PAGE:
Despite some significant economic news this week, investors saw little reason to change their outlook for economic growth or future Fed policy. As a result, mortgage rates ended the week nearly flat.
Consumer spending accounts for over two-thirds of U.S. economic activity, so the retail sales data is a key indicator of growth. In July, retail sales fell 1.1% from June, which was far below the consensus forecast for a decline of just 0.3%. Investors have been growing increasingly concerned about the effect of the spread of Covid on consumer behavior, and this report suggests that the impact may be larger than expected.
On the other hand, sales still were 16% higher than a year ago and well above the levels seen before the pandemic. In addition, consumers have been shifting their spending from goods, which are included in retail sales, to services such as travel and entertainment, which are not. Another factor which limited the reaction was that a shortage of new vehicles due to a lack of chips and other components held back auto sales, rather than a lack of demand.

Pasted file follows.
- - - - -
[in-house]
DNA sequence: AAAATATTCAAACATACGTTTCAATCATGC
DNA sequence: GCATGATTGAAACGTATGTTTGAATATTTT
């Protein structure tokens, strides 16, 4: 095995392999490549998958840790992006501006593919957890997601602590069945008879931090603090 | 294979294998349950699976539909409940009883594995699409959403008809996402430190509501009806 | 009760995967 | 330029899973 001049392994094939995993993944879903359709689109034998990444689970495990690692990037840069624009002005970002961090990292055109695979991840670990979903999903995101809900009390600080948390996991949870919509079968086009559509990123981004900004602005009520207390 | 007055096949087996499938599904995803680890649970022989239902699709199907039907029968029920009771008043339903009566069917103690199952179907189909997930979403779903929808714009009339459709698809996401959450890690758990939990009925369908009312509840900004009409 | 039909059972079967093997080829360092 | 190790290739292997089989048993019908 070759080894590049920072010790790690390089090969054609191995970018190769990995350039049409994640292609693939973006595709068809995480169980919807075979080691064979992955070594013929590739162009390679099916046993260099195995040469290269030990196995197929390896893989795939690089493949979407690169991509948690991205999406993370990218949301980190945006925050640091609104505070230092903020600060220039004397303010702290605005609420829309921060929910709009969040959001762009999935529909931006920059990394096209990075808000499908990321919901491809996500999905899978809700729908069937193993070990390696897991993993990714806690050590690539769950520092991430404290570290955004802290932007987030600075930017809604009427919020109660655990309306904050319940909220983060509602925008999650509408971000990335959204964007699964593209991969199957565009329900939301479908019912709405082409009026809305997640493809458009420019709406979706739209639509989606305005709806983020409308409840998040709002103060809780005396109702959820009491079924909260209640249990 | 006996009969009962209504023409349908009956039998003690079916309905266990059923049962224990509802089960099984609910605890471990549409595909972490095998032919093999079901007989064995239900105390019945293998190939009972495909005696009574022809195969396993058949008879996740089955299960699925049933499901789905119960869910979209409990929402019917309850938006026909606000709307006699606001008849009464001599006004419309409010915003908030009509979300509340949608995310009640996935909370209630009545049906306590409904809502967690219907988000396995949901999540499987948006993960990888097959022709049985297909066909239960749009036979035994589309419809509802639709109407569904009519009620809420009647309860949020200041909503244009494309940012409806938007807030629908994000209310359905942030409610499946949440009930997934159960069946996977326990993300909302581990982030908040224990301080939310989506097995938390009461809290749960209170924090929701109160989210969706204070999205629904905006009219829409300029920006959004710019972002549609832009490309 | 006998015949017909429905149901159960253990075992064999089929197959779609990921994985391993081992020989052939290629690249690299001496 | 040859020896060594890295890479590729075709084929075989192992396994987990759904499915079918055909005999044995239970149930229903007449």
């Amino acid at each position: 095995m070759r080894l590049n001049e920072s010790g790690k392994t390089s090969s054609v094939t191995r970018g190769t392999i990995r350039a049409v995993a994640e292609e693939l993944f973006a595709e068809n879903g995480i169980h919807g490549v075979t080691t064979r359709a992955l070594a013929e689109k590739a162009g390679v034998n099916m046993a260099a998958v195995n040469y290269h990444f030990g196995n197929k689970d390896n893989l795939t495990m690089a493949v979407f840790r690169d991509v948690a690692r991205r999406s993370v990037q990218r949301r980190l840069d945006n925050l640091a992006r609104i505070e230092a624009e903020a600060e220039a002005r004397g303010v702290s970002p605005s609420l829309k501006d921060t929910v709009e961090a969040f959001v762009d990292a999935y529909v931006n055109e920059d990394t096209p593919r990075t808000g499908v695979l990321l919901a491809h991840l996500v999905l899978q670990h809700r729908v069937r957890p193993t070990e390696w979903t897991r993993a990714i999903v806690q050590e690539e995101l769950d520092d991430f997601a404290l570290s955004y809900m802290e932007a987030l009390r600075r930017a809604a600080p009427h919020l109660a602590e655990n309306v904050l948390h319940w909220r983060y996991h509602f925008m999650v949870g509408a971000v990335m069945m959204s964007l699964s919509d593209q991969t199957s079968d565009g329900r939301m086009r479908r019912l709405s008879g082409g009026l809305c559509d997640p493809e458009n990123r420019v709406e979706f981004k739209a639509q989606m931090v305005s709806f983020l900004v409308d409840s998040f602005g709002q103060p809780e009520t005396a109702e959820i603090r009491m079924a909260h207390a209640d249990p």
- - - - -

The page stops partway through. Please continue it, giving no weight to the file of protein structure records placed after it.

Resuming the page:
Given the critical need for more homes in many areas, investors have been closely watching the monthly reports on housing starts, and the latest data contained mixed news. In July, housing starts fell 7% from June, but still were higher than a year ago. By contrast, building permits, a leading indicator of future activity, increased 3%. Rising prices and shortages for land, materials, and skilled labor remained obstacles to a faster pace of construction.
The minutes from the July 28 Fed meeting released on Wednesday contained no significant surprises. According to the minutes, the Fed’s inflation goals had been achieved and officials were “close to being satisfied” with their employment goals. The minutes repeated the belief that elevated levels of inflation will be mostly transitory, but they also noted that risks remained to the upside. Investors now expect that the Fed will announce at the September meeting that it will begin to taper bond purchases during the fourth quarter, although the biggest wild card for the timeline remains the effects of the pandemic on future economic activity.
Looking ahead, investors will closely watch Covid case counts around the world. They also will look for hints from Fed officials about the timing for changes in monetary policy. Beyond that, Existing Home Sales will be released on Monday and New Home Sales on Tuesday. The core PCE price index, the inflation indicator favored by the Fed, and Personal Income will come out on Friday.
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